Sunday 22 September 2013

BSBI Irish AGM, Killarney, September 2013. 

Baldellia ranunculoides ssp. repens
Image: I. Denholm
Last weekend saw the first Irish AGM to take place since the society decided to move towards its new name, the Botanical Society of Britain & Ireland. 

Ian Denholm said "the name change is essentially to put us on a stronger footing, legally and financially, but it also flags up the important contribution that our Irish members make to the society."

There is a flyer going out any day now inside the new issue of BSBI News - this will tell you everything you ever wanted to know (and more) about the change of governance and improvements to our corporate structure. 
Botanists at Torc Waterfall, Irish AGM 2013
Image: I. Denholm
But I know you want to hear about the Irish meeting and the plants they saw! Ian told me "This year's AGM for the Irish branch of BSBI took place at Knockreer House, set amid woodland near the entrance to Killarney National Park. The day of the AGM coincided with great weather and terrific views of the mountains close to the Killarney lakes and further afield. 

"As well as official business, there were presentations on Irish orchids [by Ian himself], plant diversity hotspots [Aiden Walsh] and upland habitats [Rory Hudd]. The following day was scheduled for visits to field sites close to Killarney. The less clement weather was offset by finding great plants such as the rare sedge hybrid Carex x boenninghausiana (C. paniculata x C. remota)". I pointed out to Ian that his photo (below) is a little underwhelming, but he retorted "This is a pretty cool hybrid with a great name and the sessile spikelets characteristic of C. remota are replaced by semi-paniculate ones!"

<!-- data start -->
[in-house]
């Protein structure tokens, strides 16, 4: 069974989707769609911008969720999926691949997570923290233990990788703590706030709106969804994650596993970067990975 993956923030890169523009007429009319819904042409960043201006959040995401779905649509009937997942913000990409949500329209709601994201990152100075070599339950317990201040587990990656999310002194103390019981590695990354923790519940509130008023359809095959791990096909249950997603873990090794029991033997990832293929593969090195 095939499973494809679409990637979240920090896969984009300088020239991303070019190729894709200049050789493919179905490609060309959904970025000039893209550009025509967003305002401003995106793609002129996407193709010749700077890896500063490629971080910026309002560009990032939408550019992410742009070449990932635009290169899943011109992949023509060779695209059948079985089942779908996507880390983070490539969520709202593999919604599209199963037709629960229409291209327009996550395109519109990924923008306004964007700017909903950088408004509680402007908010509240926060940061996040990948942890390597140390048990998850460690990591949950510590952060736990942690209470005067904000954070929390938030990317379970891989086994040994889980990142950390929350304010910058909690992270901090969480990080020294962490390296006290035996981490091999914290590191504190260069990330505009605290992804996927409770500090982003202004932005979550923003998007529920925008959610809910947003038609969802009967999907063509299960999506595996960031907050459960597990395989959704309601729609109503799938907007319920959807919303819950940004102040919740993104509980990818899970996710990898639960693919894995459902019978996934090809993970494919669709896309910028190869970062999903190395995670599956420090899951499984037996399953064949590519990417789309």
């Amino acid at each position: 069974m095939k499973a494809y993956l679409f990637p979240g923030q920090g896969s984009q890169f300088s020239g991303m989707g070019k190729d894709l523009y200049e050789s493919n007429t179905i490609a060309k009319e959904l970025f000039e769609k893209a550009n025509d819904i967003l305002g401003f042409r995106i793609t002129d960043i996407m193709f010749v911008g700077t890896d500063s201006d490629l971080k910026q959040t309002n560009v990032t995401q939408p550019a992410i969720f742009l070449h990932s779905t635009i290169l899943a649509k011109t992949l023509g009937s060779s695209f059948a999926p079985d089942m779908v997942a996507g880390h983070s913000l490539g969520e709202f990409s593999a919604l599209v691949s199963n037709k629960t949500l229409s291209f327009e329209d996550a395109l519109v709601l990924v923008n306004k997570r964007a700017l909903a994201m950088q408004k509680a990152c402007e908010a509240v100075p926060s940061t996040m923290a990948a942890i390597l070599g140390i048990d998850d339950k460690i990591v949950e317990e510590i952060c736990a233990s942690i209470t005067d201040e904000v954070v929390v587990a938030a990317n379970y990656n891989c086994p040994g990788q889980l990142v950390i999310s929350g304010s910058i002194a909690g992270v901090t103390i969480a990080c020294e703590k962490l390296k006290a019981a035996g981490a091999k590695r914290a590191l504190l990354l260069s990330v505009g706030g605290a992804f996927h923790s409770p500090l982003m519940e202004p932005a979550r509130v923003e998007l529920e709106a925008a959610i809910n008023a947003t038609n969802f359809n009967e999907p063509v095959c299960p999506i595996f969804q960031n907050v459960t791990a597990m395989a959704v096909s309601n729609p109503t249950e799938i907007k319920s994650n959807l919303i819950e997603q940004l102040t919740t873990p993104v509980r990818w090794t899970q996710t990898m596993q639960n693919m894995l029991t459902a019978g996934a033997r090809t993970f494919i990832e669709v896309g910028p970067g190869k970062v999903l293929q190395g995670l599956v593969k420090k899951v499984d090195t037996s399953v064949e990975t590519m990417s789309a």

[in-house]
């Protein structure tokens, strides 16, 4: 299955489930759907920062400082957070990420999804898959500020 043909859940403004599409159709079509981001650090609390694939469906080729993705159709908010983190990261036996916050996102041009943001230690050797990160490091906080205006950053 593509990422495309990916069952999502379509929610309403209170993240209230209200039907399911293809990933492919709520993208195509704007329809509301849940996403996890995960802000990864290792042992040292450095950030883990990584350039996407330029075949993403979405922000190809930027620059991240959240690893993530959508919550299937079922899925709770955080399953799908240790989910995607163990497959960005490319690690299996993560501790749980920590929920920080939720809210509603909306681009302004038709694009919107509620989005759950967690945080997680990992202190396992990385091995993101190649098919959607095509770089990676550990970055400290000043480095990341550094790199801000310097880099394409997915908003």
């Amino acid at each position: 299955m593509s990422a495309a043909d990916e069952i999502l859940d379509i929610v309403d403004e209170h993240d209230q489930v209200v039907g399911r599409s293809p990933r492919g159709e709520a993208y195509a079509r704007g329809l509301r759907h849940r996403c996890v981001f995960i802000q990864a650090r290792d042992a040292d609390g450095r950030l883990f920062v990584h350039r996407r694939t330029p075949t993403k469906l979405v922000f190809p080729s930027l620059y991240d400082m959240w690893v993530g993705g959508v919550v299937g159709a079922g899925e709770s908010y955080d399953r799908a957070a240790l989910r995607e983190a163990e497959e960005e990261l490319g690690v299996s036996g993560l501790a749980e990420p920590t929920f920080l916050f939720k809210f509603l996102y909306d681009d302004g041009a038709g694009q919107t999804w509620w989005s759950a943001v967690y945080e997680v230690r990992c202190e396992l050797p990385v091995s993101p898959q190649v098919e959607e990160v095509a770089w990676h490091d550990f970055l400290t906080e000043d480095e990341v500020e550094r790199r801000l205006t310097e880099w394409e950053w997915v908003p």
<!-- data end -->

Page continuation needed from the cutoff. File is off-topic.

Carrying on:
Carex x boenninghausiana near Killarney
Image: I. Denholm
Ok, Ian, let's call it a semi-cool sedge hybrid and drool instead over the more photogenic  Baldellia ranunculoides ssp. repens  which you captured (top of page) "growing on the gravelly shore of Lough Leane, just south of Killarney". 

Check the Distribution database to understand why Ian said that "seeing this rare [according to Stace 3] species was a highlight of the brief but extremely enjoyable field visits held in conjunction with the Irish AGM". 

Ian also sent the image (above left) of the Irish botanists at Torc Waterfall - a beautiful location among the fabulous Killarney Lakes (left), but it's hard to forget horror stories of visiting Victorian botanists who denuded sites like this and drove the Killarney Fern close to local extinction. 

Fortunately, the fashion for such excess has died out and botanists nowadays know to sample with conservation in mind. I'm sure our BSBI botanists headed home bearing only photographs, happy memories and a lingering hangover from possibly the best Guiness in all Ireland.   

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